Mandatory Provident Fund (MPF): One special factor in Hong Kong remuneration packages is the territory’s Mandatory Provident Fund. The MPF is a basic retirement fund scheme, and every person who works in Hong Kong is required to contribute to their fund. Employers will deduct MPF contributions from a person’s pay, and most firms make matching contributions to the individual’s fund. According to Hong Kong’s regulatory scheme, the minimum contribution for both individuals and firms is 5% of salary, or 5% of HK20,000 (US$2,564), whichever is less.
Mainland China (Beijing and Shanghai)
General considerations: Remuneration depends largely on whether the candidate is qualified in the U.S., U.K., or China as well as the attorney’s law degree, i.e. U.S. LL.M. versus U.S. JD. Generally speaking, for ex-pats, we have seen packages range from $30K USD to $70K USD. Taxes are higher in Shanghai and Beijing than in Hong Kong (see tax consequences above) but the cost of living is significantly lower than in Hong Kong, so expat packages are typically about 30% smaller. Several firms offer a “hardship” bonus for associates practicing in Beijing, where Cypress has placed more associates than any other PRC city this year.
U.S. and U.K. nationals: U.S. and U.K. lawyers with a U.S. JD or LL.B., will start at the associate level, as they would in their home country.
PRC nationals: PRC attorneys who have a JD are usually hired as associates while those with only an LL.M. from a top U.S. law school, who are qualified to practice in New York or California, and have worked at an international law firm might be hired as “associates,” “foreign associates,” or “legal consultants,” depending on the law firm and level of experience.
Compensation for PRC nationals can vary, but they certainly receive a higher salary at a foreign firm rather than at a Chinese firm, although the pay at a U.S. or U.K. firm for PRC nationals might be far below that of expatriates. Bonuses for PRC nationals might also be lower than for expatriates, and, unless they hold a green card, they most likely will not receive an ex-pat allowance of any kind. Some firms offer travel and relocation expenses but that is becoming rare in the current market.
Social Security Fund: Expatriates in China will likely have to make some kind of contribution to a social security fund, which will be deducted from the attorney’s paycheck. These funds are administered on a municipal basis, and thus the level of contributions will vary based on locality.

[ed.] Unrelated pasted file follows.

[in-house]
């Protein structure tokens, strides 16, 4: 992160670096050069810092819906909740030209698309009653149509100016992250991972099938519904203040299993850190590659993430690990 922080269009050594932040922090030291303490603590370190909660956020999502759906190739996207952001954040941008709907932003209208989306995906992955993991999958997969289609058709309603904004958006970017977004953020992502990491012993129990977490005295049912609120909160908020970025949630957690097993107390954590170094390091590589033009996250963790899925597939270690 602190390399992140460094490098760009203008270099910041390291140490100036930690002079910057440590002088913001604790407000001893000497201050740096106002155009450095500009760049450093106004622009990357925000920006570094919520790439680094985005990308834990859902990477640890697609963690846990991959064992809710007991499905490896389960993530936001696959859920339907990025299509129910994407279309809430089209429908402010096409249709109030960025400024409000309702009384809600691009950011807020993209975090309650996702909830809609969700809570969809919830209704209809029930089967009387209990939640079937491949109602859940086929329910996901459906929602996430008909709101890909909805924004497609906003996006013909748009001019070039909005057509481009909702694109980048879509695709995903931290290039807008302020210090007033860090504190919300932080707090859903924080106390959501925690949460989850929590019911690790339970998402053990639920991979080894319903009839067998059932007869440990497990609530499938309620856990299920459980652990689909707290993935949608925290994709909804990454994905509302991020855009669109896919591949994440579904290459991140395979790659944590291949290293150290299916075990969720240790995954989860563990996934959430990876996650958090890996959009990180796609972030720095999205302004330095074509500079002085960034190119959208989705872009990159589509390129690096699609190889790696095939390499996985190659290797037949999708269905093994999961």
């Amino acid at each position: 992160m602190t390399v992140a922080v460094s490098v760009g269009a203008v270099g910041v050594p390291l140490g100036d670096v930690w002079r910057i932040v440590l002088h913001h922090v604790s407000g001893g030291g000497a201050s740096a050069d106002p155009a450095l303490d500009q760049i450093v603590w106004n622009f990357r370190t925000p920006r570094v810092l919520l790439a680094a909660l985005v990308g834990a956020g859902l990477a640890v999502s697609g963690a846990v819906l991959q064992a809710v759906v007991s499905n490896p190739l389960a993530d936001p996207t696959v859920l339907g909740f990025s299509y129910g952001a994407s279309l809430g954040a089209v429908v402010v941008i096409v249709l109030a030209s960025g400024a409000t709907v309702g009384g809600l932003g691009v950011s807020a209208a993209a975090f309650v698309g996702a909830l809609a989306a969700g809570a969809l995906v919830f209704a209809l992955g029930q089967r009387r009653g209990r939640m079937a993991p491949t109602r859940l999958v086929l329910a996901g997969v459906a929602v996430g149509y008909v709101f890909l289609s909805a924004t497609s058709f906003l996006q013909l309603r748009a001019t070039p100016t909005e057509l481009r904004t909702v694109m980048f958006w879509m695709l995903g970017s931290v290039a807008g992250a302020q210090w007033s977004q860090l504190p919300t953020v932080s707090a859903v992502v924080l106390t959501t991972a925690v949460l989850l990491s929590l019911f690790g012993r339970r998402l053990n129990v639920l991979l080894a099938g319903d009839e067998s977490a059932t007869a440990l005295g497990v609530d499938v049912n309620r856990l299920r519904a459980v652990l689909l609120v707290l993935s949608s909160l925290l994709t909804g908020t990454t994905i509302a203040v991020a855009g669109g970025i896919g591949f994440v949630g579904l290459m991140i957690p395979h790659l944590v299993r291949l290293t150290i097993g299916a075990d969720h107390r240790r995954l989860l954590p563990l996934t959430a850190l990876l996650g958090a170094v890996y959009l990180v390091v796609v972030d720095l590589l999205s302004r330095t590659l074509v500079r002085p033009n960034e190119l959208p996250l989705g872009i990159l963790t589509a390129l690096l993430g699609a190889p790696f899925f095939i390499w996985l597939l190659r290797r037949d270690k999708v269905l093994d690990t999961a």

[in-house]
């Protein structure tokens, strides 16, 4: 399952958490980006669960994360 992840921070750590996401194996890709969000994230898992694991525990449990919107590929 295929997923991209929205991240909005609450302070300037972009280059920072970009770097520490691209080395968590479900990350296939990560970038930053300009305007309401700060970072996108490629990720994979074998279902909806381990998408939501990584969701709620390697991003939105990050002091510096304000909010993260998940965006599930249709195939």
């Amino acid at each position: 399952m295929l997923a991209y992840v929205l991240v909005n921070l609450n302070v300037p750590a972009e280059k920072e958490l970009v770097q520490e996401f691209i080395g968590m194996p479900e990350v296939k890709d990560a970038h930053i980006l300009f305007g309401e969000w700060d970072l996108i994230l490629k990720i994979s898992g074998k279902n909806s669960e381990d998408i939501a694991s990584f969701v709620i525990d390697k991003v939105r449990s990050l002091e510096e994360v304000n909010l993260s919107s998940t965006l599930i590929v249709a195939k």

There was less hiring in Tokyo in 2009, but the ex-pat packages that went out remained stronger than in any other Asian market, given the cost of living and particularly small supply of bilingual attorneys looking to practice there. The packages range from $45K-85K USD, depending on seniority, familial status and firm. In Tokyo, most U.S. and U.K. firms also offer to cover the costly venture of relocating and securing housing there, and they cover the “key money” and deposit, acting as guarantor and usually signing leases in the firm’s name.
Law firms in Singapore historically didn’t offer expat packages, given that it wasn’t considered a hardship destination and the cost of living is so moderate. But as Singapore began competing with other locations such as Hong Kong for top attorneys, firms there had to start offering certain benefits including relocation and minimum housing allowances. These benefits have waned since the market crash, but they have remained in place for several top firms, which offer between $20-45K USD generally.
In the End…
Remuneration packages for attorney postings in Asia can differ considerably, based on the candidate’s credentials, the firm’s policies, and the location. Lawyers looking at relocation to Asia should study their situations and available opportunities, and carefully analyze how the different remuneration components might be assembled into the most attractive package for them. As remuneration issues are sensitive and challenging to manage, it is critical to have a knowledgeable and strong advocate to help you negotiate the right deal. With an expert partner like Cypress Recruiting at your side, you are much more likely to reap substantial benefits as you pursue an Asia posting.
Joshua Flagg is the managing director of Cypress Recruiting Group. He graduated from Fordham University in 1998 where he received a B.A. in Liberal Studies and studied the Mandarin language. Mr. Flagg has traveled extensively throughout Asia and lived in India before joining Cypress.